Thursday, June 6, 2019

Oregon legislature considers single-parcel exemptions from state land use regs

Interesting op-ed about a couple of pieces of state legislation in Oregon targeted at providing single-parcel exemptions from statewide zoning regs.  Query:  how is this not spot zoning?  If it's state legislation, does that mean the spot zoning analysis doesn't apply?  (I have not looked at the underlying regs, which may be more generalized than described in this op-ed...)

 

HB 3384 seeks the expansion of a non-conforming use — Oak Hill School near Lane Community College — on land zoned exclusive farm use (EFU). This school, on property once owned by Ed King of King Estate and attended by his children, was approved in the EFU zone in 1994 as a conversion of a single-family dwelling. Then it was fast-tracked by staff to help the school obtain a building permit before the adoption of a rule that may have inhibited its conversion.

The school has been allowed to continue as a non-conforming use — a use not normally allowed in the zone — since 2009, and the property and development, together assessed at close to $4.5 million, are paying no taxes. In exchange for these generous concessions came a certain responsibility: The school could not become more non-conforming by expanding uses and activities inappropriate in the farm zone and could not cross the divide between urban and rural.

Notwithstanding, Oak Hill expanded in 2012. Now it wants to expand again and is asking the Legislature to nullify two court decisions that the proposed expansion violates state law, first by the Land Use Board of Appeals (LUBA) and then by the state Court of Appeals, agreeing with LandWatch Lane County, a nonprofit dedicated to the protection of Lane County’s rural lands.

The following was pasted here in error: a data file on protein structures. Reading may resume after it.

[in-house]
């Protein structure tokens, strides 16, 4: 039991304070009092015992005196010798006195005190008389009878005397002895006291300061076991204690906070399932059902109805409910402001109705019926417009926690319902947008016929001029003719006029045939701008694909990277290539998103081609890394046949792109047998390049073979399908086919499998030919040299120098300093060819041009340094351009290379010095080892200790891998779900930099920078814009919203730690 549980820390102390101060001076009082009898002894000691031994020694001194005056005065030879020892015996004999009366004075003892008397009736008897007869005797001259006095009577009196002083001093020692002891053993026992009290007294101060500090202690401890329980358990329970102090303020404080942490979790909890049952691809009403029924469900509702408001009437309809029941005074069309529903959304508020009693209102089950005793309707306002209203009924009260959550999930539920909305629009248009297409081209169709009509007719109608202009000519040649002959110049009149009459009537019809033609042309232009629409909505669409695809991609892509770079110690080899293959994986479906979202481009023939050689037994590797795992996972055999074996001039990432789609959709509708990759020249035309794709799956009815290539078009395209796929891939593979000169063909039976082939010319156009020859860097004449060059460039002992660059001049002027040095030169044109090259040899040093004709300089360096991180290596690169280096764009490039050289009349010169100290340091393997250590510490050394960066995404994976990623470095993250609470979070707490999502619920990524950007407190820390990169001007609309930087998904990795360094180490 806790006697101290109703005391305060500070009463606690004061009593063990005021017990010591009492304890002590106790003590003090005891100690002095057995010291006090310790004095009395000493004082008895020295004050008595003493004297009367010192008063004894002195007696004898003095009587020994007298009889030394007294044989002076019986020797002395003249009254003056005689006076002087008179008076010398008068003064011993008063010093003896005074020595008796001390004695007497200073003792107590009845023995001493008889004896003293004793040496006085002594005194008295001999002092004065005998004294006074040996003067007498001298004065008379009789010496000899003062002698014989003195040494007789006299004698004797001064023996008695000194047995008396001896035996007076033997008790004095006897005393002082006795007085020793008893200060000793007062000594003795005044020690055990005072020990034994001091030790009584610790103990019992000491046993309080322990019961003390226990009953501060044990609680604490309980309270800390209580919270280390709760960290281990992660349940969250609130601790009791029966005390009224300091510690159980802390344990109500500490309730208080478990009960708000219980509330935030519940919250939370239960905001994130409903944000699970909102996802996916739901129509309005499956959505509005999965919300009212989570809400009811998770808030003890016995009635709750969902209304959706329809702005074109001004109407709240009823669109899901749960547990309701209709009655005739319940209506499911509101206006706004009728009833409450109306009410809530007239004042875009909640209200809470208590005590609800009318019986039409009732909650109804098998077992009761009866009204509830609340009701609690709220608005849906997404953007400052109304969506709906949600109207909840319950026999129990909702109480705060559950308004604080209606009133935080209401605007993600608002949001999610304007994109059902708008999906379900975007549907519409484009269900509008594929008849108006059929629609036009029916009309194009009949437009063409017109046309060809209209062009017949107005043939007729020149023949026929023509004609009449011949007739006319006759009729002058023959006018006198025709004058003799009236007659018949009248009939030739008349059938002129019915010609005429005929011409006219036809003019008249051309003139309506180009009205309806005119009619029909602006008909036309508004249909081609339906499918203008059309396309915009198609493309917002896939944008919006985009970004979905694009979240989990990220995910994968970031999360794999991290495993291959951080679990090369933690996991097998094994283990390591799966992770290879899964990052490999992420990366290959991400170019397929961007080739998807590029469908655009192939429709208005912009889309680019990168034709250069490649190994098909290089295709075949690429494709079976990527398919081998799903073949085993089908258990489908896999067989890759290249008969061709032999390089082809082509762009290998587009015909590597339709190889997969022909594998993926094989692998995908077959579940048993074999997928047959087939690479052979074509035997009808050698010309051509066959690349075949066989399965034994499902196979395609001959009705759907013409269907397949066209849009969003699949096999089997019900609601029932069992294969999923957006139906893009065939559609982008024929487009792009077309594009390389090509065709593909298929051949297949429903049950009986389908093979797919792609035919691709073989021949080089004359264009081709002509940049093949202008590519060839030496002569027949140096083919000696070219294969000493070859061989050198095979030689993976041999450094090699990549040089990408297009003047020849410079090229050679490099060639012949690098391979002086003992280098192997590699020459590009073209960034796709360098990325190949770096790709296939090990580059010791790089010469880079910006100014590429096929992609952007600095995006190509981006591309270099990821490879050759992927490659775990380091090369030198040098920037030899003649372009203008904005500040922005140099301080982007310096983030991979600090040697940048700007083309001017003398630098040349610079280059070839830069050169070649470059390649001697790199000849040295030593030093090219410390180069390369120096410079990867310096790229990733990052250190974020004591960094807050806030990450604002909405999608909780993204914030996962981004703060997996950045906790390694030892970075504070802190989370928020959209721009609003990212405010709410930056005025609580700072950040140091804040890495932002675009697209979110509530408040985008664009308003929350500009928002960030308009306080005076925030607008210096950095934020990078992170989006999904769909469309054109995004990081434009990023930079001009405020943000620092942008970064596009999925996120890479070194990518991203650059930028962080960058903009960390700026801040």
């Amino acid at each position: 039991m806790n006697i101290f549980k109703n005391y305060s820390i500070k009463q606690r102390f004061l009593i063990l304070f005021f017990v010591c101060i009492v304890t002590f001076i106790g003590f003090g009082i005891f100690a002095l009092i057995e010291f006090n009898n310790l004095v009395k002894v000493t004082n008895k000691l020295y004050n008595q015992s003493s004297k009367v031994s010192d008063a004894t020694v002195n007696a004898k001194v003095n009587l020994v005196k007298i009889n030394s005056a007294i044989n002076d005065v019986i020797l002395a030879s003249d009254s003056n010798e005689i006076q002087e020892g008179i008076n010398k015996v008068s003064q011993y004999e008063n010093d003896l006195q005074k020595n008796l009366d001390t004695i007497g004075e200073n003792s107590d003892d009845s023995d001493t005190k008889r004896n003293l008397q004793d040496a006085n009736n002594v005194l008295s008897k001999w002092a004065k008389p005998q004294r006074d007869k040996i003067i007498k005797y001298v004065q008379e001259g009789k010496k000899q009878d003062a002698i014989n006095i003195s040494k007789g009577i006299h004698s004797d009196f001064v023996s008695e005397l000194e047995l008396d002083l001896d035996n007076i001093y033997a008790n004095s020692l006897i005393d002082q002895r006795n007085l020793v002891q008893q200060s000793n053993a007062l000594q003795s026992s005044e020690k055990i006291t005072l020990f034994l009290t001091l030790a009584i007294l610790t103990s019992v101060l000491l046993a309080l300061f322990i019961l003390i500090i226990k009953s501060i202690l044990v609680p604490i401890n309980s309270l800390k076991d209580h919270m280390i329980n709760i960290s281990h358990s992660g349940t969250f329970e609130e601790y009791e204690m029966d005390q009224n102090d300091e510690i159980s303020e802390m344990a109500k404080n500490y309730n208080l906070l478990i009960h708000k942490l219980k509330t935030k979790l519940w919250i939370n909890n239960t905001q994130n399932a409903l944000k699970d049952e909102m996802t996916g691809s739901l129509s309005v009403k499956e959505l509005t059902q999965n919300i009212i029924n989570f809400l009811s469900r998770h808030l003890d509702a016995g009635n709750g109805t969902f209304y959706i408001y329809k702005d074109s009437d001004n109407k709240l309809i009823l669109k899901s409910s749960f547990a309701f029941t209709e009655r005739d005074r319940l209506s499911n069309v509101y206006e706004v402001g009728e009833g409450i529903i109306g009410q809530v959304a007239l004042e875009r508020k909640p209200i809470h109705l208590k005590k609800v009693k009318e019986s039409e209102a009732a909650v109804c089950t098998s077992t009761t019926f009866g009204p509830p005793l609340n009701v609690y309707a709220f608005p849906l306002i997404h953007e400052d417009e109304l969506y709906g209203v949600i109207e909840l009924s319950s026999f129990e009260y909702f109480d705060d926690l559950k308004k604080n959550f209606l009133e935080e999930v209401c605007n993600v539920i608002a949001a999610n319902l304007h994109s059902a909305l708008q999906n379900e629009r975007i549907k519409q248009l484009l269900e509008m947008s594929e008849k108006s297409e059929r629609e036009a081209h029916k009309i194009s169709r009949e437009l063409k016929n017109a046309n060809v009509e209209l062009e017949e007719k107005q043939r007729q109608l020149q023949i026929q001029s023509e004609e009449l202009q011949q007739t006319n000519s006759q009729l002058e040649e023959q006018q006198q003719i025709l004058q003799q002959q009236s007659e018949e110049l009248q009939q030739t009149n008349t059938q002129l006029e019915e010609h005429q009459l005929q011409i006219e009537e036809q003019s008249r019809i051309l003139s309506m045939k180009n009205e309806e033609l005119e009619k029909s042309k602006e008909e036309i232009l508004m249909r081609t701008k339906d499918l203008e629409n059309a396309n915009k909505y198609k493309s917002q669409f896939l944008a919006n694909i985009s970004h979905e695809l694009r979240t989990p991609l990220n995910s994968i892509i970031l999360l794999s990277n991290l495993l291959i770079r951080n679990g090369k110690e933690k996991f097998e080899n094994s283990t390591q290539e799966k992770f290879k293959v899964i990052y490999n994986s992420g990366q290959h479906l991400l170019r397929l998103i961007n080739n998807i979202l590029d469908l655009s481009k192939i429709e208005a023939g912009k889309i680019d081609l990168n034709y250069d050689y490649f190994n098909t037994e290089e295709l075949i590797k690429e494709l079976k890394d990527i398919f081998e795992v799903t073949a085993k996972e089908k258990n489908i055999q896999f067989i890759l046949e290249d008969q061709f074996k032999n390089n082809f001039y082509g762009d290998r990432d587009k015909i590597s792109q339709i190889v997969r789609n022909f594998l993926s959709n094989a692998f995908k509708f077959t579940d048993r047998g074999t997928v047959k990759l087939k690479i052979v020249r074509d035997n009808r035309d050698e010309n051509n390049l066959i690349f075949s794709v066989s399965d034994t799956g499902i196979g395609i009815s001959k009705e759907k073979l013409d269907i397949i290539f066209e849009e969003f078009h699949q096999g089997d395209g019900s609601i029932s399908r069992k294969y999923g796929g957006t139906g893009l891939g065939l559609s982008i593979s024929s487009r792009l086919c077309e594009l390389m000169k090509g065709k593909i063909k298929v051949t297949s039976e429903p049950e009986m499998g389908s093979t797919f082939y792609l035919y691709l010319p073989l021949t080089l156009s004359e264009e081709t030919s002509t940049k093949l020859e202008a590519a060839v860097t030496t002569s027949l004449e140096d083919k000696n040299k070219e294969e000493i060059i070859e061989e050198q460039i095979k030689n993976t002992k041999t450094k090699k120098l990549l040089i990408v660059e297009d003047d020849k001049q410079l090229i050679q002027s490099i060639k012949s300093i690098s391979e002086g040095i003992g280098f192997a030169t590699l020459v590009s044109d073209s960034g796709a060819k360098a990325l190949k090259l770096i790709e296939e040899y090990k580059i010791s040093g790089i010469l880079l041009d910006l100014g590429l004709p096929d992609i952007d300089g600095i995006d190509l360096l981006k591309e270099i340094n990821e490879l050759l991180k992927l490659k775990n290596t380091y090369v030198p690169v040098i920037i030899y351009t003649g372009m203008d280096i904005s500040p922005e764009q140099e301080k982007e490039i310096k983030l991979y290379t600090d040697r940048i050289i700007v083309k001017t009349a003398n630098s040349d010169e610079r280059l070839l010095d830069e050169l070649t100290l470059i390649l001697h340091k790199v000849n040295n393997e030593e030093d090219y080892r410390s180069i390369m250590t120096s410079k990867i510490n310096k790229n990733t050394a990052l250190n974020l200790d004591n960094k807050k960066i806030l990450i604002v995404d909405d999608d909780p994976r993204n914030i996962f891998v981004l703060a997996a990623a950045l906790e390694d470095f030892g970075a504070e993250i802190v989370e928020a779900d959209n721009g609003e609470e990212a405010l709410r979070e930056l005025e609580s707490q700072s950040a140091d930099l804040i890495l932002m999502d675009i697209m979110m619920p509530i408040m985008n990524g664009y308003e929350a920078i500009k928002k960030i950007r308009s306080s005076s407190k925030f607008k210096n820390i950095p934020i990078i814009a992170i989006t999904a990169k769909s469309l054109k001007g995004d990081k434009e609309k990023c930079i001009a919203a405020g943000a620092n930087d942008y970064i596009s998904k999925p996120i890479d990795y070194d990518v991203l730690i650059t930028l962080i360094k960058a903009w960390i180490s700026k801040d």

Passing HB 3384 will not only promote a special interest that has lost twice in the court system, it will also corrupt the intent of the non-conforming use provision to protect our resource land and set a precedent by erasing the jurisdictional line that separates the powers of state government. That’s a long way down a slippery slope from the original promise of Oregon’s land use program.

In 2016 Kay King, member of a wealthy logging family, applied for a permit to replace three dwellings that had been demolished by the applicant 22 years ago on one tax lot zoned exclusive farm use (EFU). A statute enacted in 2013 reasonably allows farmers to replace dilapidated farm dwellings on which they’ve been paying taxes for the last five years. No taxes, however, had been paid on the King dwellings since they were demolished, and there was no indication that the new ones would be associated with farm operations. In a recent decision the Oregon Supreme Court affirmed LandWatch Lane County’s appeal to retain the existing regulation.

While that decision was pending, King found a freshman state representative from Redmond, heavily supported by timber and other extractive industries, to sponsor HB 3024 that would overturn the Supreme Court decision. If successful, this would give King what she wants and establish legislation that would allow more houses on farmland regardless of when they may have been removed in the past, whether taxes have been paid and whether they are associated with farm practices.

https://lawprofessors.typepad.com/land_use/2019/06/oregon-legislature-considers-single-parcel-exemptions-from-state-land-use-regs.html

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